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Consumer neuroscience

About: Consumer neuroscience is a research topic. Over the lifetime, 1445 publications have been published within this topic receiving 165263 citations. The topic is also known as: CNS.


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Journal ArticleDOI
TL;DR: It is proposed that cognitive control stems from the active maintenance of patterns of activity in the prefrontal cortex that represent goals and the means to achieve them, which provide bias signals to other brain structures whose net effect is to guide the flow of activity along neural pathways that establish the proper mappings between inputs, internal states, and outputs needed to perform a given task.
Abstract: ▪ Abstract The prefrontal cortex has long been suspected to play an important role in cognitive control, in the ability to orchestrate thought and action in accordance with internal goals. Its neural basis, however, has remained a mystery. Here, we propose that cognitive control stems from the active maintenance of patterns of activity in the prefrontal cortex that represent goals and the means to achieve them. They provide bias signals to other brain structures whose net effect is to guide the flow of activity along neural pathways that establish the proper mappings between inputs, internal states, and outputs needed to perform a given task. We review neurophysiological, neurobiological, neuroimaging, and computational studies that support this theory and discuss its implications as well as further issues to be addressed

10,943 citations

Journal ArticleDOI
09 Jun 2000-Science
TL;DR: Event-related functional magnetic resonance imaging and a task-switching version of the Stroop task were used to examine whether these components of cognitive control have distinct neural bases in the human brain and a double dissociation was found.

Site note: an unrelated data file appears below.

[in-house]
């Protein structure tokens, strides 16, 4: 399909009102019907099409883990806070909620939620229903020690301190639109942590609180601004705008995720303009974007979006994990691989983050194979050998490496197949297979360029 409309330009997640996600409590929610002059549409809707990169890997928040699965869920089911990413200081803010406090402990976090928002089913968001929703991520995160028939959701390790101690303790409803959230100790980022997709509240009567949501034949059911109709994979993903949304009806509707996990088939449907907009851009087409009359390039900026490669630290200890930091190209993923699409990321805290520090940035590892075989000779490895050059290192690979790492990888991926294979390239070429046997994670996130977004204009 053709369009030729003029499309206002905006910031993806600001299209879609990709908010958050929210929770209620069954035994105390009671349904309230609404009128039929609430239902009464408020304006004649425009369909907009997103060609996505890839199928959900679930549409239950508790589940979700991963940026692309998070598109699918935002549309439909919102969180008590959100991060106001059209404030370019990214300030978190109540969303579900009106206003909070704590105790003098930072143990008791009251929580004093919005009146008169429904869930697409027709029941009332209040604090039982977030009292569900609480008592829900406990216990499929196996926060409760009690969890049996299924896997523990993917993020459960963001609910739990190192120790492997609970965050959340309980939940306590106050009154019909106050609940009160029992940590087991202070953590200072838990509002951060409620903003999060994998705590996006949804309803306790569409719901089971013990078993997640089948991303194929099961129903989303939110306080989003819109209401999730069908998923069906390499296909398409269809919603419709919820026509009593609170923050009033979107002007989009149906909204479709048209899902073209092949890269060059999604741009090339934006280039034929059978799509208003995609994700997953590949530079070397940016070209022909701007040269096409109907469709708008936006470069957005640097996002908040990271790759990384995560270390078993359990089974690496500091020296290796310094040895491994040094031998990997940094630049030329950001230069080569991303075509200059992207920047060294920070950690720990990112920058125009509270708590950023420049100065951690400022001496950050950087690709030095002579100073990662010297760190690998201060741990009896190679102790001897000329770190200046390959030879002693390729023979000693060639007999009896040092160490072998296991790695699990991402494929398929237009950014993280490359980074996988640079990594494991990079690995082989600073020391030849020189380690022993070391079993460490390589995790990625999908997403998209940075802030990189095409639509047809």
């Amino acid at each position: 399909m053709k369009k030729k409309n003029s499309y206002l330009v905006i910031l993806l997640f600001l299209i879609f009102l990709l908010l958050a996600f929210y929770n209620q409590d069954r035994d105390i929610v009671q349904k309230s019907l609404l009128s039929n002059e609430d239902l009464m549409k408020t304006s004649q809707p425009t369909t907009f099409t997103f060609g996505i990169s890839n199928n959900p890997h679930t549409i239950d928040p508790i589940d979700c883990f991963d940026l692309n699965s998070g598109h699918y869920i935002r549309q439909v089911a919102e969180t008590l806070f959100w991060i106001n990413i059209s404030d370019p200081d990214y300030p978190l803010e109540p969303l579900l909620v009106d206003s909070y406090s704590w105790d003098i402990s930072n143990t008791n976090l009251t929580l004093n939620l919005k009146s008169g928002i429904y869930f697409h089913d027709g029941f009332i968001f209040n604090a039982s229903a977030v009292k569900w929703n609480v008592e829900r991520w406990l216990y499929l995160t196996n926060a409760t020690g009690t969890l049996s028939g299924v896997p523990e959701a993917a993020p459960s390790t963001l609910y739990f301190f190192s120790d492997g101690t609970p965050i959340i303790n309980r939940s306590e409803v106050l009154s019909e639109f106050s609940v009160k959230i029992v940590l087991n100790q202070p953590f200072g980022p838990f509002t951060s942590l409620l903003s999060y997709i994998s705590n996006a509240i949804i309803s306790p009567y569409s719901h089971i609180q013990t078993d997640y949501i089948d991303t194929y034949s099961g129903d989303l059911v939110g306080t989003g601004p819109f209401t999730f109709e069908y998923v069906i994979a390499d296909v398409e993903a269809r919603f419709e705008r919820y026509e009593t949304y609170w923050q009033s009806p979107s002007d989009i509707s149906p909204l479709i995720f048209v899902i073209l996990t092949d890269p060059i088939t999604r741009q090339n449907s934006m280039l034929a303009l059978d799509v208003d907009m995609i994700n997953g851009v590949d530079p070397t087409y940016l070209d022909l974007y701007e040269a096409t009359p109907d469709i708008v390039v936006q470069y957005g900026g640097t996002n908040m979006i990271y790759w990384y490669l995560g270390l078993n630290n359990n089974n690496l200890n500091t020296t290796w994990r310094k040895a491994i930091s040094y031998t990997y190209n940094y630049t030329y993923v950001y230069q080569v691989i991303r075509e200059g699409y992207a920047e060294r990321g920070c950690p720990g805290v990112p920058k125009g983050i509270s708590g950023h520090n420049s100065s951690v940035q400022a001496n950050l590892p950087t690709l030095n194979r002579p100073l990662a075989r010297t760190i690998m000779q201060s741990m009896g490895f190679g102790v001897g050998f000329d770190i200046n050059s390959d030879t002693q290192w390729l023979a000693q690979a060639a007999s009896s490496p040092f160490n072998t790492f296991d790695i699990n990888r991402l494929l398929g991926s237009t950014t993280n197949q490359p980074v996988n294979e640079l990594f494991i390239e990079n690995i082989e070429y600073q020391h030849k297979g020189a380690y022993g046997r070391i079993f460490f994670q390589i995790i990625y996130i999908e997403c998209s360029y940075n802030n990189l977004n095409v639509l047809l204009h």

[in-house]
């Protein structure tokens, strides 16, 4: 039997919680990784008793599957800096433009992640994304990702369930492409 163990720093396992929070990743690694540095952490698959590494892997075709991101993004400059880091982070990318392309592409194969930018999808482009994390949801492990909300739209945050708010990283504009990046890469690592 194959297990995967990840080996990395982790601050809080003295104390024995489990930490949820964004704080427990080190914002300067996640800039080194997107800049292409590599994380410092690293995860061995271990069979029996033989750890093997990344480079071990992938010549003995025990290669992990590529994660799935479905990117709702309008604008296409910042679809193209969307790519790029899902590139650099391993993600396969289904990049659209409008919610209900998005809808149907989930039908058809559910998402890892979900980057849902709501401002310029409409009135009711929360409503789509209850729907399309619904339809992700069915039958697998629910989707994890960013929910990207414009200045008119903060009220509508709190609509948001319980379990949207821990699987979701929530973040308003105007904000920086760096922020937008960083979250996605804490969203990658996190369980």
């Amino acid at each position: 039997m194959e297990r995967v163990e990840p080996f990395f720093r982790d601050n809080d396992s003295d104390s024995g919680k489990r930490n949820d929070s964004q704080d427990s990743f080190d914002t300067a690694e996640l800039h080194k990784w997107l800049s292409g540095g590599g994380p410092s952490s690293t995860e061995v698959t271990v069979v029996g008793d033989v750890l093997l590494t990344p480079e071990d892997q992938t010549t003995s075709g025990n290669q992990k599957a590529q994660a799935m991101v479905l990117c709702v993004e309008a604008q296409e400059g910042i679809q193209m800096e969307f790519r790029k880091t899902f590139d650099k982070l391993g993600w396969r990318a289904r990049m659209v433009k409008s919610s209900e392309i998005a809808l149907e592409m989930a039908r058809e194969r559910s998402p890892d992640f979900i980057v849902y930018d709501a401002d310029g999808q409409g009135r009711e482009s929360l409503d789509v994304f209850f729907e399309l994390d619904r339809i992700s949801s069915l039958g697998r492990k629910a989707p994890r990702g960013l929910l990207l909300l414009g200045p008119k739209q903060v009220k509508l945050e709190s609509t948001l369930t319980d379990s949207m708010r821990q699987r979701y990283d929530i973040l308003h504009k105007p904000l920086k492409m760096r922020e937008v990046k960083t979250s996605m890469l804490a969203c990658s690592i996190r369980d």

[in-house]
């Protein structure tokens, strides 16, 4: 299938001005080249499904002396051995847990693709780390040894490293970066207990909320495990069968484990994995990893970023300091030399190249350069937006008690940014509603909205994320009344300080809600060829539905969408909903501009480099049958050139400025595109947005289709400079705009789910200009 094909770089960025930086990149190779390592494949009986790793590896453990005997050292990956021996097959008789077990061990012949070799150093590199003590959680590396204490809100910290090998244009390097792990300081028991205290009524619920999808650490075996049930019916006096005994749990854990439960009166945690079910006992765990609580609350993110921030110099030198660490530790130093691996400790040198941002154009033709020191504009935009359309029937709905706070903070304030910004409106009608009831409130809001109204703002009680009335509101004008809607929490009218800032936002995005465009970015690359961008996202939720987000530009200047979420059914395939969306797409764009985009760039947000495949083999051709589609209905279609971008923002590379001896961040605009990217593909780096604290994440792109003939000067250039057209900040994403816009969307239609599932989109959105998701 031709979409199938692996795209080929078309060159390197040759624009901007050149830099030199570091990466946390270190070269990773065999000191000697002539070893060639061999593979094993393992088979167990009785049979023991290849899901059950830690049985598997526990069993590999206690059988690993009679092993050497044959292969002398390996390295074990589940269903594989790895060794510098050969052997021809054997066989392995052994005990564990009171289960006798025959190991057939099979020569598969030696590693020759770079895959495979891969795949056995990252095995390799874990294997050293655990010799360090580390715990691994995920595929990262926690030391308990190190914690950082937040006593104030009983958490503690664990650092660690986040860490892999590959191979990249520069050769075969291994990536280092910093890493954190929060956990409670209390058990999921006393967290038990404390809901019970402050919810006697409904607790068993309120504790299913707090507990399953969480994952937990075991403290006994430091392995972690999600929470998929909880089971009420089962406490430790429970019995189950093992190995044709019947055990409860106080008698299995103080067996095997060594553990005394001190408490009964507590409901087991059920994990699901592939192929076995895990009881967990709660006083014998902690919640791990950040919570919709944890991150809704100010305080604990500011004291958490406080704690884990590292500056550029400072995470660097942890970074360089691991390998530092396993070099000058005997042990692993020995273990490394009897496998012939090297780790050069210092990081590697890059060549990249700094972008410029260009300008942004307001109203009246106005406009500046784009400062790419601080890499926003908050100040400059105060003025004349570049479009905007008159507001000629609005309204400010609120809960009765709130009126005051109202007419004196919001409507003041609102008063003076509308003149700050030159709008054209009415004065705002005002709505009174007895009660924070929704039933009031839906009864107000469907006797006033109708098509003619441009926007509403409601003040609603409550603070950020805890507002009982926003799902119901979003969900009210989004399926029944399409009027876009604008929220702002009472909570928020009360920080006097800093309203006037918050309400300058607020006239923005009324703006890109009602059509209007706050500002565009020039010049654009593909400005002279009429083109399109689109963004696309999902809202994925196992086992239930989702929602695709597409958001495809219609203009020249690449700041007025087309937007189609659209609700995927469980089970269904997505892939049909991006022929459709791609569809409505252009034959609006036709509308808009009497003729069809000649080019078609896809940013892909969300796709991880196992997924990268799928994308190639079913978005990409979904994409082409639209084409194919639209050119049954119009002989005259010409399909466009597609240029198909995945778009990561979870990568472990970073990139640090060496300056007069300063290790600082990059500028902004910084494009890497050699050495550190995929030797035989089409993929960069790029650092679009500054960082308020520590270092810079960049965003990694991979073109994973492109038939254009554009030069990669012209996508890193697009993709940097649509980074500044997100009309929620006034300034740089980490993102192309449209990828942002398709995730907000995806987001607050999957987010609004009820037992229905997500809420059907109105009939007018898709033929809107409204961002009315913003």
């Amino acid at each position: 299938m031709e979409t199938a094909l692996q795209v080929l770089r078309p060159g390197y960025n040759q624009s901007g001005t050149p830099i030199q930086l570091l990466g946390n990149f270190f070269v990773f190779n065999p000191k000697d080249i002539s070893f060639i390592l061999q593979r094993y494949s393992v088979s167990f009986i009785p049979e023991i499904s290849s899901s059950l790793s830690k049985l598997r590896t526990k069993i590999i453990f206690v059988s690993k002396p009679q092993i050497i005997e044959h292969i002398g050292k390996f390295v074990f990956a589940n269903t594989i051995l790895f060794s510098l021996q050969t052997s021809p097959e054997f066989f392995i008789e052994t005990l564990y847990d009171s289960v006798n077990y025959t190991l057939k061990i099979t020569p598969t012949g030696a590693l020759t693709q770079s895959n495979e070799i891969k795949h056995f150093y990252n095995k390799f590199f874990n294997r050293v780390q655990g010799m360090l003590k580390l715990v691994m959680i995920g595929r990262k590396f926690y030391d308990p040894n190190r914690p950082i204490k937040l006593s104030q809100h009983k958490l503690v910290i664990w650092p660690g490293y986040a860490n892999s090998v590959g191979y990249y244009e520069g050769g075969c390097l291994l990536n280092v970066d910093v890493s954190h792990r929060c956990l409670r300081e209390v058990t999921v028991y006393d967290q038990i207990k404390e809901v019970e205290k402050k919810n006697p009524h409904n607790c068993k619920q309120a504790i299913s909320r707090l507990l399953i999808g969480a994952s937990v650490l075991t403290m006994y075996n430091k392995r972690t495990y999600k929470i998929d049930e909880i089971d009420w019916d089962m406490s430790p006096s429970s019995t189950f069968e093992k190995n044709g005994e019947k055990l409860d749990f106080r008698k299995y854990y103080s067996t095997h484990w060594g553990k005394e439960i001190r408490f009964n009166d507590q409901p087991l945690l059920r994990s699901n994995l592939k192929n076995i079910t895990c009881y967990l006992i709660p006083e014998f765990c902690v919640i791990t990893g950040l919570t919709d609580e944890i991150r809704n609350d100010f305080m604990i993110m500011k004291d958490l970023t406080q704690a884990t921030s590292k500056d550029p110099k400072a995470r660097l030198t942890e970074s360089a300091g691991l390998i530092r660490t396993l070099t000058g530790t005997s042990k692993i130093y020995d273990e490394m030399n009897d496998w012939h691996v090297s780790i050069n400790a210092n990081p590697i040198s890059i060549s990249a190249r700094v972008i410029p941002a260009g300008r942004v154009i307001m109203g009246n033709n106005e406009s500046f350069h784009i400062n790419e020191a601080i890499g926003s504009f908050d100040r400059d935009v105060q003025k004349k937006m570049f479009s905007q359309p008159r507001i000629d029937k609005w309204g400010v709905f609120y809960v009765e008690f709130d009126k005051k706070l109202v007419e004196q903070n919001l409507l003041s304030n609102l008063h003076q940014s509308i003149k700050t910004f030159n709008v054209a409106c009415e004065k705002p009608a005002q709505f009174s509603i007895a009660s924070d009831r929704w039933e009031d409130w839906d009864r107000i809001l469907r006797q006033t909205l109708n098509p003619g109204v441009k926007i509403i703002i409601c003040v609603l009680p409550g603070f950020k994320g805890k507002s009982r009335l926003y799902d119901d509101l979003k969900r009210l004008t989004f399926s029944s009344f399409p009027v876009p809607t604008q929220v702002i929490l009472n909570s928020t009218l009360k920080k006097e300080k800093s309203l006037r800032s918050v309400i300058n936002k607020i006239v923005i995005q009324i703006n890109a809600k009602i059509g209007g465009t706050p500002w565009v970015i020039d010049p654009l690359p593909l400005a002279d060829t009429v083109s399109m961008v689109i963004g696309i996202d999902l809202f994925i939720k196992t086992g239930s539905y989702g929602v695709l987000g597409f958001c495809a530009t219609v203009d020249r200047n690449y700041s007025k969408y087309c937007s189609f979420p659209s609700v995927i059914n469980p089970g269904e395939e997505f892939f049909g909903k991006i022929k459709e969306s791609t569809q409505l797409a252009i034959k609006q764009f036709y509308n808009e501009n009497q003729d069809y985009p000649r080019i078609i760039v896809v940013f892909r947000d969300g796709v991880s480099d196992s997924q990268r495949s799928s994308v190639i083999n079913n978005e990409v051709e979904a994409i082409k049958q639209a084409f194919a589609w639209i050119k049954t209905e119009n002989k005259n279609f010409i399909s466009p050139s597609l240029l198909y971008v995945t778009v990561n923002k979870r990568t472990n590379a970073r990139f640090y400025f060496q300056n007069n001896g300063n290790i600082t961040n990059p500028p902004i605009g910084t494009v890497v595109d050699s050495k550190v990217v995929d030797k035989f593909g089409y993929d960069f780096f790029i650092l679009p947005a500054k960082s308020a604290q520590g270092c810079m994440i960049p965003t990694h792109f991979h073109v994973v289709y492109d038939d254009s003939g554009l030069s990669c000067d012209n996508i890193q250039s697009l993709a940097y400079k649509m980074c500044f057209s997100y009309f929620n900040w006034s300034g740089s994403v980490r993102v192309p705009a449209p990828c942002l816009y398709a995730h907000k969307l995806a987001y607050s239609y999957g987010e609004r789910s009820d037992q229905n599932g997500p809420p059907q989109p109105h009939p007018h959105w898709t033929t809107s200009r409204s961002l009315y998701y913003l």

Abstract: Theories of the regulation of cognition suggest a system with two necessary components: one to implement control and another to monitor performance and signal when adjustments in control are needed. Event-related functional magnetic resonance imaging and a task-switching version of the Stroop task were used to examine whether these components of cognitive control have distinct neural bases in the human brain. A double dissociation was found. During task preparation, the left dorsolateral prefrontal cortex (Brodmann's area 9) was more active for color naming than for word reading, consistent with a role in the implementation of control. In contrast, the anterior cingulate cortex (Brodmann's areas 24 and 32) was more active when responding to incongruent stimuli, consistent with a role in performance monitoring.

3,545 citations

Journal ArticleDOI
TL;DR: The somatic marker hypothesis provides a systems-level neuroanatomical and cognitive framework for decisionMaking and the influence on it by emotion and the relationship between emotion, decision making and other cognitive functions of the frontal lobe, namely working memory is reviewed.